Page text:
Then make faces, like we did in the front part (

4.9 Then, get the job done by making faces between the front and the rear part. With that, the upper wing connection with the fuselaje is finished (

Remember that face’s loop subdivision can help you to form intermediate faces in case you have extra vertices to connect. By the way I sometimes delete or add an extra vertice by subdivision if required.



5.0 The next step will be modelling the lower wing’s connection with the fuselaje. This time we will use a new trick.

I would like you to see this tutorial like a bunch of tips and tricks ready to be used in any moment rather than a fixed way of modelling an aircraft. I discovered this trick wondering if there was any way of calculating a given point inside of a face with Blender tools. In fact, there is.

           In many aircrafts, there is an intermediate curved surface that smoothly connects the fuselaje with the wings (pink). 

What I’m trying to make is modelling just the intersection between that curved surface and the fuselaje as is drawn in the blueprint. This intersections should be integrated into the fuselaje itself (green).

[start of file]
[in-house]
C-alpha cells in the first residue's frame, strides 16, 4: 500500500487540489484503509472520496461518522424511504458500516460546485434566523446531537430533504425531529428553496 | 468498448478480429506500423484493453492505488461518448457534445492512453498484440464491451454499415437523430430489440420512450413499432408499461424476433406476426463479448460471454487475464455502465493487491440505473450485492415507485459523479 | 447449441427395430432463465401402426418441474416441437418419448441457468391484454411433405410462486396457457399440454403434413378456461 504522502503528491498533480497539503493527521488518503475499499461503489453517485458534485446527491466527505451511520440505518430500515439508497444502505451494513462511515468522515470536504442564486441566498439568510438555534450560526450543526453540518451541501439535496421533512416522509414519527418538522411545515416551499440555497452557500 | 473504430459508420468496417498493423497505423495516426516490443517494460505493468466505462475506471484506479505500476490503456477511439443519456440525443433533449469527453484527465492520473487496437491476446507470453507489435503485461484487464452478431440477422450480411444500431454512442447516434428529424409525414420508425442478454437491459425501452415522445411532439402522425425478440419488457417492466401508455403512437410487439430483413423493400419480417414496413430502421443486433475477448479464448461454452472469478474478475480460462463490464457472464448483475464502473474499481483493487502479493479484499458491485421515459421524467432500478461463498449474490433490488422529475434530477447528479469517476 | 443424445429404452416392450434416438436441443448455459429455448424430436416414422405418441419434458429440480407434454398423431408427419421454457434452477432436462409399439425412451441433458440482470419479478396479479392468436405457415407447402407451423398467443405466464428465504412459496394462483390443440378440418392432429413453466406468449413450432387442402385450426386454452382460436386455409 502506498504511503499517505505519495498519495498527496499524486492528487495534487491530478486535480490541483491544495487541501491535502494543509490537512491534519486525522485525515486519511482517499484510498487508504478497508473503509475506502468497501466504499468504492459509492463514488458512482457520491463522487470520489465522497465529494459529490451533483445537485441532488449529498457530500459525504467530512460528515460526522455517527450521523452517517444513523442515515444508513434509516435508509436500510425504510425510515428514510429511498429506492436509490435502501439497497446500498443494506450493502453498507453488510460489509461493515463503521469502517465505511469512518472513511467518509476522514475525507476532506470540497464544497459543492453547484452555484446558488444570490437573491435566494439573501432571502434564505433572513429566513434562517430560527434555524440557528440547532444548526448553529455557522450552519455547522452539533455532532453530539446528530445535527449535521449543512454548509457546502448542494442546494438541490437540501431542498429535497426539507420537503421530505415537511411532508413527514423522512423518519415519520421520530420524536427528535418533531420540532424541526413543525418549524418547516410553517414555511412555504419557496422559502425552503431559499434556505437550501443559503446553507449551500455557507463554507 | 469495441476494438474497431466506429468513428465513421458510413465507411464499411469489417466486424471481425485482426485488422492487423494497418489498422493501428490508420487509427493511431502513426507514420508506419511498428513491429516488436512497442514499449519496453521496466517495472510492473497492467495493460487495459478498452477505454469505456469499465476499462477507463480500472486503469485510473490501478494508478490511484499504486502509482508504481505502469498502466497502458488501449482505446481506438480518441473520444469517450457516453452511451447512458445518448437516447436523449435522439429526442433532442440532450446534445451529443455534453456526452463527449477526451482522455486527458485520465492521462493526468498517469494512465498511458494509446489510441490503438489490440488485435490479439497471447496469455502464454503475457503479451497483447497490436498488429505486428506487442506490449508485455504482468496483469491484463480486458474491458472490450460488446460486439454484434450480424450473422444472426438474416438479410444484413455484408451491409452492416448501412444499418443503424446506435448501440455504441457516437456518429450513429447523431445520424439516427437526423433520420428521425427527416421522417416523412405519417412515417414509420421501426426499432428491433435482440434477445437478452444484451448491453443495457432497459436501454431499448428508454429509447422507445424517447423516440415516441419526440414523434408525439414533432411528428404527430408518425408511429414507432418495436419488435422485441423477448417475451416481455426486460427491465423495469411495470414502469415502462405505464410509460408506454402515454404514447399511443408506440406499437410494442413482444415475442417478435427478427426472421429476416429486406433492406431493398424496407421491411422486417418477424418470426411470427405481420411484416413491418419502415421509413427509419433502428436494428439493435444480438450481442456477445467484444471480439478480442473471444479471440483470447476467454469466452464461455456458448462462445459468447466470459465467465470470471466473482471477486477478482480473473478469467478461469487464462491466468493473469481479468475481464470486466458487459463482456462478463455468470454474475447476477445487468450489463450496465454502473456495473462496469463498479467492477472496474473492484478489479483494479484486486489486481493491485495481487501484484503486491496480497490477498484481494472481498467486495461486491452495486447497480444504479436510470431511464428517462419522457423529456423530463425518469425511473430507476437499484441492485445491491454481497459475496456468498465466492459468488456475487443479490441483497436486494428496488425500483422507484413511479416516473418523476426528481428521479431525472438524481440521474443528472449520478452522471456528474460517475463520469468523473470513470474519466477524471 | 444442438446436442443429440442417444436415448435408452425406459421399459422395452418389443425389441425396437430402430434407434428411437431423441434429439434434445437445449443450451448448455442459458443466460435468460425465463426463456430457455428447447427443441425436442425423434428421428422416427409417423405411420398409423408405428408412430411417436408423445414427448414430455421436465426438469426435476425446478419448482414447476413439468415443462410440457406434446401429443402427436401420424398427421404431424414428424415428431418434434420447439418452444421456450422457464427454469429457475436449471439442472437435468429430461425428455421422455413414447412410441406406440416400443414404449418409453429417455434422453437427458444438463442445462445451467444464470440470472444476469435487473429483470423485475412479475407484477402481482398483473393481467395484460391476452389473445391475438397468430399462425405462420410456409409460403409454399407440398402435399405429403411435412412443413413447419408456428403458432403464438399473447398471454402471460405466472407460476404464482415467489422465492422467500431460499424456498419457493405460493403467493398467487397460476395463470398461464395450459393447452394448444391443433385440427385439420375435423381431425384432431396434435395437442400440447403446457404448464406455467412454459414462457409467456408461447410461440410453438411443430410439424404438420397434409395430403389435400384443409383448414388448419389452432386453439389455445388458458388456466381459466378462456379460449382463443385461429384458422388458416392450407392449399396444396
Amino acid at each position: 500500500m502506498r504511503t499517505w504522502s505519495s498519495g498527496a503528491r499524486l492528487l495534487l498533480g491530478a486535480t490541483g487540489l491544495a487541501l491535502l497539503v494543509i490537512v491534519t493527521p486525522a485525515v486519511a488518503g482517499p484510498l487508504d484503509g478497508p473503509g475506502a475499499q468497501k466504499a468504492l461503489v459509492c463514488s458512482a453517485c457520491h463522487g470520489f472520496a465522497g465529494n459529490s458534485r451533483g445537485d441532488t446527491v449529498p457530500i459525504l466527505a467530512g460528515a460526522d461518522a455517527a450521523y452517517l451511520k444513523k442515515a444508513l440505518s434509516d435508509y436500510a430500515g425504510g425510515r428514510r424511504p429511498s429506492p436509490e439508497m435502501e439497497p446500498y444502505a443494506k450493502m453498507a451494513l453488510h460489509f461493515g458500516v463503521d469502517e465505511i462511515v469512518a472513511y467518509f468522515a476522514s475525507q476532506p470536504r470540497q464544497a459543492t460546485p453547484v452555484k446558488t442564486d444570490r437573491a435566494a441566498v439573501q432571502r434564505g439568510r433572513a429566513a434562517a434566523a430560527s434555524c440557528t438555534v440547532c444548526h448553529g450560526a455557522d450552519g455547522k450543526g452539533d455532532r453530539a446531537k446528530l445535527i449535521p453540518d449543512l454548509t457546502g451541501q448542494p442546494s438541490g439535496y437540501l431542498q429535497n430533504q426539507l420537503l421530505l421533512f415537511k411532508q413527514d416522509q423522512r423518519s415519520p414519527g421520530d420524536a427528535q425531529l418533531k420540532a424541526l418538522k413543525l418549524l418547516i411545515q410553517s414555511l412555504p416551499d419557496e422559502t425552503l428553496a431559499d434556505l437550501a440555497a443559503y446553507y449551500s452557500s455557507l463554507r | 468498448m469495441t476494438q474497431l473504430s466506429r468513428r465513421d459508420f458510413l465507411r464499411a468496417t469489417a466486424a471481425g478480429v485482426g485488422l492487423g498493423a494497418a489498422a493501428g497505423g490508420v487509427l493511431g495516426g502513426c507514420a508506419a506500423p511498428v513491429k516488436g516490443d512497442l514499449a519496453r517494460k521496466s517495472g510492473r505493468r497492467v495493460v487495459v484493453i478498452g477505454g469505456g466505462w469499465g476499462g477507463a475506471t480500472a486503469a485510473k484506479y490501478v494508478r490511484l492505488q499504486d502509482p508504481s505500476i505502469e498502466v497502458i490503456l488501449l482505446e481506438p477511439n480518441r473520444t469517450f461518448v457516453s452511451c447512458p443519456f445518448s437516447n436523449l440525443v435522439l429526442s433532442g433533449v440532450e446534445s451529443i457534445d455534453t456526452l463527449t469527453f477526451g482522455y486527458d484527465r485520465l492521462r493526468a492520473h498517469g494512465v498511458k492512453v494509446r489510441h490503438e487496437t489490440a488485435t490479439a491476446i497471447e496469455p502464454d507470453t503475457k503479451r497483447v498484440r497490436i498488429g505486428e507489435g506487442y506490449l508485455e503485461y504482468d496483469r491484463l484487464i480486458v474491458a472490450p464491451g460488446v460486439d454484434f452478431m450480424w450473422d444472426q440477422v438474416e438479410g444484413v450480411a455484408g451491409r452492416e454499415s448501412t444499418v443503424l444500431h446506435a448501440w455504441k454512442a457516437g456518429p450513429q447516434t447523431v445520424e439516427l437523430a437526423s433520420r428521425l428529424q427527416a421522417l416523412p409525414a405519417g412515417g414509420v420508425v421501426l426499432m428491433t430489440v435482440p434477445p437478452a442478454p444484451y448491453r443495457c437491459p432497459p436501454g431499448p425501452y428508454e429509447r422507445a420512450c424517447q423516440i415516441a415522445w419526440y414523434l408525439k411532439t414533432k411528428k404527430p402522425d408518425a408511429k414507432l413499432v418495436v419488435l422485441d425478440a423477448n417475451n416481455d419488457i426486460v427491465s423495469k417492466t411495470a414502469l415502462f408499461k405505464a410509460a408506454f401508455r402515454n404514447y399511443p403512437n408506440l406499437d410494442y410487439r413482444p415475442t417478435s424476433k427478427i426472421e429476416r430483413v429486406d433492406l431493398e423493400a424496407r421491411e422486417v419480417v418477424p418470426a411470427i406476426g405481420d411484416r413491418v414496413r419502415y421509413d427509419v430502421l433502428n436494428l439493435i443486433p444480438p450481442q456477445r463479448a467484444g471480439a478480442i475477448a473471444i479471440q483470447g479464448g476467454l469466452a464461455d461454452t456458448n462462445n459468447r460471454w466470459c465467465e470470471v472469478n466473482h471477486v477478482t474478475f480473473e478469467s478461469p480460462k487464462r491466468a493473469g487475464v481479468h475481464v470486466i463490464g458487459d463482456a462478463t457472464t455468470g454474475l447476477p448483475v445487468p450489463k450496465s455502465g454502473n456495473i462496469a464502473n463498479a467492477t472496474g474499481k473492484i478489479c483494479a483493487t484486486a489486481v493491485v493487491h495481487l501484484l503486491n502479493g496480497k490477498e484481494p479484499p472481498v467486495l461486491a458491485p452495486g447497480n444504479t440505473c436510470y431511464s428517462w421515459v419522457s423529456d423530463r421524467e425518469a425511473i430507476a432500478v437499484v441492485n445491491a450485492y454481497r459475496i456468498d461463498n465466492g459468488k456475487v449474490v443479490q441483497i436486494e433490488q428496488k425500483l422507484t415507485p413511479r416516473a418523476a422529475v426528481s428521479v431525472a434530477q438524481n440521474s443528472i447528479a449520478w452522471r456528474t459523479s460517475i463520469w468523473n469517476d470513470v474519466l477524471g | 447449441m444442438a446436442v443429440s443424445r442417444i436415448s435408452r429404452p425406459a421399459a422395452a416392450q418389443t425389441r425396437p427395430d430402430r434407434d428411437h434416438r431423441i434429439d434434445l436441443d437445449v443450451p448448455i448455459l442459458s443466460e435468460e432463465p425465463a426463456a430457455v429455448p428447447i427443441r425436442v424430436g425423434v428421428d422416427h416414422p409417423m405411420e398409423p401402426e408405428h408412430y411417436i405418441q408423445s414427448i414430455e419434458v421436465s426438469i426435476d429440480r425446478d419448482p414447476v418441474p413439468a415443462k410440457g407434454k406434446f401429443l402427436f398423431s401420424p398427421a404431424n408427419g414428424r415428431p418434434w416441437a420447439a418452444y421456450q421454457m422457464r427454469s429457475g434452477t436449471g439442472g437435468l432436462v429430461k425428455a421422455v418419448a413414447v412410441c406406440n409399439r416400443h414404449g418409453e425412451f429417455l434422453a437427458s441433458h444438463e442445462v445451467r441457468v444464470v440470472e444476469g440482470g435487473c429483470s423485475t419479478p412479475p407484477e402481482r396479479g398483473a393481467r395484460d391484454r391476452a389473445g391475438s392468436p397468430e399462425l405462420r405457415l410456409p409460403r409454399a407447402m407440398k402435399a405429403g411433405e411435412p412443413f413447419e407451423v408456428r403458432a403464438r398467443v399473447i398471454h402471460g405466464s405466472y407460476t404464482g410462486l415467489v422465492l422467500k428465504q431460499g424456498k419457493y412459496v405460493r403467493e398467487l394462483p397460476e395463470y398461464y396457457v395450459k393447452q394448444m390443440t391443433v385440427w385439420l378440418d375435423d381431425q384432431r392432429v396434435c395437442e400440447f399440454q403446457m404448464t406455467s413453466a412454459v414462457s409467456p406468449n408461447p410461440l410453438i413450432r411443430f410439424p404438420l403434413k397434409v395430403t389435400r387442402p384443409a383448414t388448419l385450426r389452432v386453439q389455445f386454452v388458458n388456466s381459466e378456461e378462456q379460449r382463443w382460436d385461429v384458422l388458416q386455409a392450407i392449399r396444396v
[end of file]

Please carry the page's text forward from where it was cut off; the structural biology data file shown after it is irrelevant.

The only way to define this intersections is by points, and we should be able to calculate these points up into the faces that form the fuselaje (


It’s easy. I will explain it with images, but the concept behind is the Descriptive Geometry problem “A point that lies in a plane is the point that lies along a line of that plane”
Suppose I want a point that lies in a face and just on the red spot of the blueprint I have as background:
(Clic in the image below)

    With this process I've made all the vertices needed for that intersection. 
   Finally I've joined all the vertices together with edges and I've erased the unnecessary ones. 
   I've made vertices of the belly according to the view from below in blueprint [b]I1[/b].
   Notice that the lower wing's cross section is already modelled.


Keep up the tut, Alvarus. Since I’m not doing any modelling at the moment it’s a bit too detailed to follow just for fun, but I’m sure it will be a lot of help when the time comes.
It is important to see this finished, since it is already a good tutorial. It seems to cast a lot of light in the details of making a complicated mesh out of blueprints. And making a complicated mesh in a rational and smart way.
Make no mistake about it, if comments and encouragement seems to fade it’s not because of the quality of your work or this tutorial. People just seem comment a lot on the start and lay back to watch when things start to take shape.
It’s like that with WIP:s also.